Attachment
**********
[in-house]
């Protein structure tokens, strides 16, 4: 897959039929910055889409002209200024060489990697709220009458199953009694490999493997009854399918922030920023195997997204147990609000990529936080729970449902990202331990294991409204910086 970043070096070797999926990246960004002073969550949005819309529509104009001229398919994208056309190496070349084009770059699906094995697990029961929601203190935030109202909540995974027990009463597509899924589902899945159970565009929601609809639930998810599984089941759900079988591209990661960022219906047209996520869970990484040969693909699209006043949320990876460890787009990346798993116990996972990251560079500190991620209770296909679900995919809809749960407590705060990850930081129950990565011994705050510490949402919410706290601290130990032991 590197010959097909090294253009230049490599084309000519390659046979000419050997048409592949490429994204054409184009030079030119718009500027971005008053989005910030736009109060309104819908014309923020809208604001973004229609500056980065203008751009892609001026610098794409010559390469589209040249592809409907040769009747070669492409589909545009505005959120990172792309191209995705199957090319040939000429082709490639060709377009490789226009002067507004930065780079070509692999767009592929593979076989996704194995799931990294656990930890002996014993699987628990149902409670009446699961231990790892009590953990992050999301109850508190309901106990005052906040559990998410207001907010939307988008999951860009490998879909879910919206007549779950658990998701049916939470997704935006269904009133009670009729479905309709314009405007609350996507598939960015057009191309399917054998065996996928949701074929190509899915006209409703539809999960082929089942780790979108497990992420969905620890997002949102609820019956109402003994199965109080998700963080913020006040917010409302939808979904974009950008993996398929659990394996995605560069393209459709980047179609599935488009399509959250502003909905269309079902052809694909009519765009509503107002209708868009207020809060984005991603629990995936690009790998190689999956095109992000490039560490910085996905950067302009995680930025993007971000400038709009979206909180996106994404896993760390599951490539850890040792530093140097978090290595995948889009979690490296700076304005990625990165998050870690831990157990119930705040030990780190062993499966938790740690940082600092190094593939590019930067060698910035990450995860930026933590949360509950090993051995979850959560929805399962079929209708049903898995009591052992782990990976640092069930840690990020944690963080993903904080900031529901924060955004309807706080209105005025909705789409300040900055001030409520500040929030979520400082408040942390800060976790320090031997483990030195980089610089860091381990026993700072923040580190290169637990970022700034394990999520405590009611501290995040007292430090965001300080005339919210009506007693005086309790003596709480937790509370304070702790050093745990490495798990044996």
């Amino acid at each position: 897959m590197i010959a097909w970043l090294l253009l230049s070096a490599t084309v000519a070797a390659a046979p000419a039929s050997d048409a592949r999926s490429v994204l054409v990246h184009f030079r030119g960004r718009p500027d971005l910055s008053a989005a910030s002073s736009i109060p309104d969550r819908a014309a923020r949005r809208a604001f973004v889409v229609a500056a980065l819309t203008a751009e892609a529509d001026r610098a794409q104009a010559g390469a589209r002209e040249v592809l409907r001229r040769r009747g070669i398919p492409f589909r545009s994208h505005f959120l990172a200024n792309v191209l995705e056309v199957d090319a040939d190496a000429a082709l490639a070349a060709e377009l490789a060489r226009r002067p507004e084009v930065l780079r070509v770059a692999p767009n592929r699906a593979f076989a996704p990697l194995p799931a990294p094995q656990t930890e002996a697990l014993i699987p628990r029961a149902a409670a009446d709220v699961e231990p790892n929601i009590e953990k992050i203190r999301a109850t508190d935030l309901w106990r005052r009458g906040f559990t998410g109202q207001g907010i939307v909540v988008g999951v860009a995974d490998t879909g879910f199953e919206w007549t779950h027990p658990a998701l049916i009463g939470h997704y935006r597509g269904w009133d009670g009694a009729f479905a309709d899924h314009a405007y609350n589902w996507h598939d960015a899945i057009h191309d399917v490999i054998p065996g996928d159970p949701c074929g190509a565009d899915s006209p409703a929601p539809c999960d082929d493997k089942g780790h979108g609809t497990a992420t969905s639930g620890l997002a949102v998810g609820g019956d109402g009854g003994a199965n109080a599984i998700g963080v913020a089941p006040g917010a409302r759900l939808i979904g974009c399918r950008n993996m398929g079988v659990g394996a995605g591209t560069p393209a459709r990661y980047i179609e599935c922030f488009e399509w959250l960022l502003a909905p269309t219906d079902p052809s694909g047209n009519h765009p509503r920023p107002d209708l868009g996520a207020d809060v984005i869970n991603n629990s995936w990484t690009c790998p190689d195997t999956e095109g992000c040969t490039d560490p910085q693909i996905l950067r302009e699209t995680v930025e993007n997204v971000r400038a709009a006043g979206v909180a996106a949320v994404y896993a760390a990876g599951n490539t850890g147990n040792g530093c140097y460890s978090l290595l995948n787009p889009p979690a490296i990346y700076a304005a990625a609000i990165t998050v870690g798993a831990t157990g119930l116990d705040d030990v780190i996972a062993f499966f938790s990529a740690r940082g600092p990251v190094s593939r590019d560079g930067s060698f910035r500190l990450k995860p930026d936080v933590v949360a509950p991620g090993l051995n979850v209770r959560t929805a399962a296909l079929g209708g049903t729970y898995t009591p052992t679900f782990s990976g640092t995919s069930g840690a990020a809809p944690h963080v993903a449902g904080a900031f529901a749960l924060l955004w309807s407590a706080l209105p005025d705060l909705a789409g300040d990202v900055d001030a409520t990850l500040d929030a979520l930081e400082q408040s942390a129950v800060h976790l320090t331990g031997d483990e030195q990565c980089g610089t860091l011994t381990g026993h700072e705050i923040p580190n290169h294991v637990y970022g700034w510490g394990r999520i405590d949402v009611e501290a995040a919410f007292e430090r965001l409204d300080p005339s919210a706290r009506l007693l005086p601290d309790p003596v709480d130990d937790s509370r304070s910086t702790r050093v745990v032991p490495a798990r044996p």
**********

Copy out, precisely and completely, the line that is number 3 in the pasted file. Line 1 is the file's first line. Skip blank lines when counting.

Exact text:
């Amino acid at each position: 897959m590197i010959a097909w970043l090294l253009l230049s070096a490599t084309v000519a070797a390659a046979p000419a039929s050997d048409a592949r999926s490429v994204l054409v990246h184009f030079r030119g960004r718009p500027d971005l910055s008053a989005a910030s002073s736009i109060p309104d969550r819908a014309a923020r949005r809208a604001f973004v889409v229609a500056a980065l819309t203008a751009e892609a529509d001026r610098a794409q104009a010559g390469a589209r002209e040249v592809l409907r001229r040769r009747g070669i398919p492409f589909r545009s994208h505005f959120l990172a200024n792309v191209l995705e056309v199957d090319a040939d190496a000429a082709l490639a070349a060709e377009l490789a060489r226009r002067p507004e084009v930065l780079r070509v770059a692999p767009n592929r699906a593979f076989a996704p990697l194995p799931a990294p094995q656990t930890e002996a697990l014993i699987p628990r029961a149902a409670a009446d709220v699961e231990p790892n929601i009590e953990k992050i203190r999301a109850t508190d935030l309901w106990r005052r009458g906040f559990t998410g109202q207001g907010i939307v909540v988008g999951v860009a995974d490998t879909g879910f199953e919206w007549t779950h027990p658990a998701l049916i009463g939470h997704y935006r597509g269904w009133d009670g009694a009729f479905a309709d899924h314009a405007y609350n589902w996507h598939d960015a899945i057009h191309d399917v490999i054998p065996g996928d159970p949701c074929g190509a565009d899915s006209p409703a929601p539809c999960d082929d493997k089942g780790h979108g609809t497990a992420t969905s639930g620890l997002a949102v998810g609820g019956d109402g009854g003994a199965n109080a599984i998700g963080v913020a089941p006040g917010a409302r759900l939808i979904g974009c399918r950008n993996m398929g079988v659990g394996a995605g591209t560069p393209a459709r990661y980047i179609e599935c922030f488009e399509w959250l960022l502003a909905p269309t219906d079902p052809s694909g047209n009519h765009p509503r920023p107002d209708l868009g996520a207020d809060v984005i869970n991603n629990s995936w990484t690009c790998p190689d195997t999956e095109g992000c040969t490039d560490p910085q693909i996905l950067r302009e699209t995680v930025e993007n997204v971000r400038a709009a006043g979206v909180a996106a949320v994404y896993a760390a990876g599951n490539t850890g147990n040792g530093c140097y460890s978090l290595l995948n787009p889009p979690a490296i990346y700076a304005a990625a609000i990165t998050v870690g798993a831990t157990g119930l116990d705040d030990v780190i996972a062993f499966f938790s990529a740690r940082g600092p990251v190094s593939r590019d560079g930067s060698f910035r500190l990450k995860p930026d936080v933590v949360a509950p991620g090993l051995n979850v209770r959560t929805a399962a296909l079929g209708g049903t729970y898995t009591p052992t679900f782990s990976g640092t995919s069930g840690a990020a809809p944690h963080v993903a449902g904080a900031f529901a749960l924060l955004w309807s407590a706080l209105p005025d705060l909705a789409g300040d990202v900055d001030a409520t990850l500040d929030a979520l930081e400082q408040s942390a129950v800060h976790l320090t331990g031997d483990e030195q990565c980089g610089t860091l011994t381990g026993h700072e705050i923040p580190n290169h294991v637990y970022g700034w510490g394990r999520i405590d949402v009611e501290a995040a919410f007292e430090r965001l409204d300080p005339s919210a706290r009506l007693l005086p601290d309790p003596v709480d130990d937790s509370r304070s910086t702790r050093v745990v032991p490495a798990r044996p």